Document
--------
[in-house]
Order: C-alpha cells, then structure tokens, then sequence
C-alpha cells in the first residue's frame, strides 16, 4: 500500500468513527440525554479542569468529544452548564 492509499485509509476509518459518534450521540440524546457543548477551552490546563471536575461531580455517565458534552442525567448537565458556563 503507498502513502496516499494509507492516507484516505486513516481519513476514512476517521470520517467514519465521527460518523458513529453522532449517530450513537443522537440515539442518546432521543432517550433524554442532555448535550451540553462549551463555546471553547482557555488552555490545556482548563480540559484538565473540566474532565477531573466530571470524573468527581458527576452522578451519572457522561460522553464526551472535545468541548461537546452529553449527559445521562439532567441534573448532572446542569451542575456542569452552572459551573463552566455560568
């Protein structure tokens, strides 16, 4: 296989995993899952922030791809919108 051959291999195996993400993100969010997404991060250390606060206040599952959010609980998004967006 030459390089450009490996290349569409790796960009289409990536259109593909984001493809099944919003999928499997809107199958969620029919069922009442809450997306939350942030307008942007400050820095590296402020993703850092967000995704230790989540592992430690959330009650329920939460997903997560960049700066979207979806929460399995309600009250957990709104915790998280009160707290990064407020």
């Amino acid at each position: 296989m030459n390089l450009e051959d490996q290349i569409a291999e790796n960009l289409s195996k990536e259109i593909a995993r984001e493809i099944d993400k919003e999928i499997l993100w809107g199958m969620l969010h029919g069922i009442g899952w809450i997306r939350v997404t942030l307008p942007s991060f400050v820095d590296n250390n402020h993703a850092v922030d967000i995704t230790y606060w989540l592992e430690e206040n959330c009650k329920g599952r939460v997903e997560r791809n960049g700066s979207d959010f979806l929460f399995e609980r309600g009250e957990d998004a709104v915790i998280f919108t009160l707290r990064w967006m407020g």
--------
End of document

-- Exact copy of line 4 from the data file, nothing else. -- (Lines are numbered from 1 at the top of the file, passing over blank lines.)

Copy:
């Protein structure tokens, strides 16, 4: 296989995993899952922030791809919108 051959291999195996993400993100969010997404991060250390606060206040599952959010609980998004967006 030459390089450009490996290349569409790796960009289409990536259109593909984001493809099944919003999928499997809107199958969620029919069922009442809450997306939350942030307008942007400050820095590296402020993703850092967000995704230790989540592992430690959330009650329920939460997903997560960049700066979207979806929460399995309600009250957990709104915790998280009160707290990064407020």